Could the destruction of documents which are relevant to legal proceedings amount to contempt of Court*?
Highways England have, for years, refused to provide schedules of Damage to Crown Property (DCP) rates initially claiming they were ‘held but commercially sensitive’. Pressed for disclosure, they cited ‘vexatious’.
In late 2018, these protections fell away. We expected the information to be released. But … Highways England could not find the rates … after many, many requests and reviews, they changed their tune … the information being protected did not exist! The Authority discovered it had failed to agree to a price list** for repairs in ASC‘s (contracts) from 2012. Really?
There are many arguments supporting the existence of a price list. However, CMA recently received further evidence contradicting the absence of a schedule … Kier Highways utilise an Excel spreadsheet named:
this is a reference document for rates, a ‘schedule of rates’. We wrote to the Authority in the hope of drawing a line under the issue and securing the schedules enabling us to re-price claims. The response was surprising:
Kier Highways Ltd have confirmed that the schedule you have referred to (Area_3_equipment_Defined_Cost_latest_15.xls) is outdated. They no longer have a record of it and it is not now used by anyone within the business. Similarly, this document has never been held or used by Highways England.
We have been informed by Kier that the schedule would have contained a list of equipment rates from 2015.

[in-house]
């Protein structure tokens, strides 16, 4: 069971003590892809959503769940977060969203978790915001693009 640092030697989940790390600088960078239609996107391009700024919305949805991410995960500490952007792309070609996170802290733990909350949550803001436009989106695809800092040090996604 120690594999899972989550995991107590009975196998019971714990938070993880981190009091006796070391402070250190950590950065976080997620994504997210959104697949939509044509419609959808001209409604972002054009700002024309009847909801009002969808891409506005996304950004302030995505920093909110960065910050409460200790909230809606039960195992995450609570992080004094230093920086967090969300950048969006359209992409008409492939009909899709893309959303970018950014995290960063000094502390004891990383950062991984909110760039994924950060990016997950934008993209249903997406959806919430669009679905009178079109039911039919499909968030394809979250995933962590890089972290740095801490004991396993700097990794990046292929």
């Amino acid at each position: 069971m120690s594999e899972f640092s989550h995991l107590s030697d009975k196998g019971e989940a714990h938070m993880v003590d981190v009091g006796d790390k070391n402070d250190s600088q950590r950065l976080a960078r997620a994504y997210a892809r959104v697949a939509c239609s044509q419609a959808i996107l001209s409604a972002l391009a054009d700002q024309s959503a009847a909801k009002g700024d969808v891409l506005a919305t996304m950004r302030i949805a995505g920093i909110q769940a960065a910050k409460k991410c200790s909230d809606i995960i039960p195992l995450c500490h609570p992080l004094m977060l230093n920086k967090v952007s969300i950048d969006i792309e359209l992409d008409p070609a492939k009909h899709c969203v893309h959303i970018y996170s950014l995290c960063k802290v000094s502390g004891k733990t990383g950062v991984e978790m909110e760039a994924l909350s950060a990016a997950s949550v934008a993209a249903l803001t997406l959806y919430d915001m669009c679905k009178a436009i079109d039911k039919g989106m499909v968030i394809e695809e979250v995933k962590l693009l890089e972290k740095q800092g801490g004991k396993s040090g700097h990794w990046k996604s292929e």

Kier appears to have deleted documents relevant to the cases currently before Courts, in respect of which proceedings have been initiated or are as yet unresolved.
We returned to the ‘source’ and understand the above-mentioned schedule is only one such document. A more pertinent one is likely ‘Area 9 DCP 35010 costs.xlsx’. 01/05/2020, we sought an explanation of the response, the conduct and the rates.
Surely Kier has not disposed of the evidence – particularly information that likely has a bearing on multiple matters currently stayed at S. Wales courts and may have formed part of a disclosure order?
*04/11/2019 @ 09:32, Highways England’s lawyers wrote in respect of vehicles involved in collisions:
Your client should simply give mine the opportunity to inspect a vehicle following an incident by telling us where it has recovered the vehicle to and when it intends to dispose of it. We can usually decide whether we want to inspect, and do so, within 5 working days, because we would not want to prejudice your client in any way by incurring it with storage charges or unreasonable delay.
But of course, the vehicle is evidence and to dispose of it without giving my client the opportunity to inspect by naming its location and when it may be inspected may well amount to destruction of evidence and contempt of Court.
Why would the situation not extend to the destruction of pricing schedules … information the Authority has denied even existed!
** As for schedules of rates, the Authority has written:
We do not hold this information. The term ‘Defined Cost’ refers to the definition in the contract as previously provided. The contract does not contain a schedule of Defined Costs. The Defined Cost for each incident is calculated in accordance with the definition.
No it is not. The Authority has more recently written:
Kier Highways Ltd have confirmed that the schedule you have referred to (Area_3_equipment_Defined_Cost_latest_15.xls) is outdated.
The calculation had been undertaken, presumably in accordance with the definition, resulting in a schedule of cost.
Registered users can read more here:
27/04/2020 approach to Highway England
01/05/2020 FoIA Request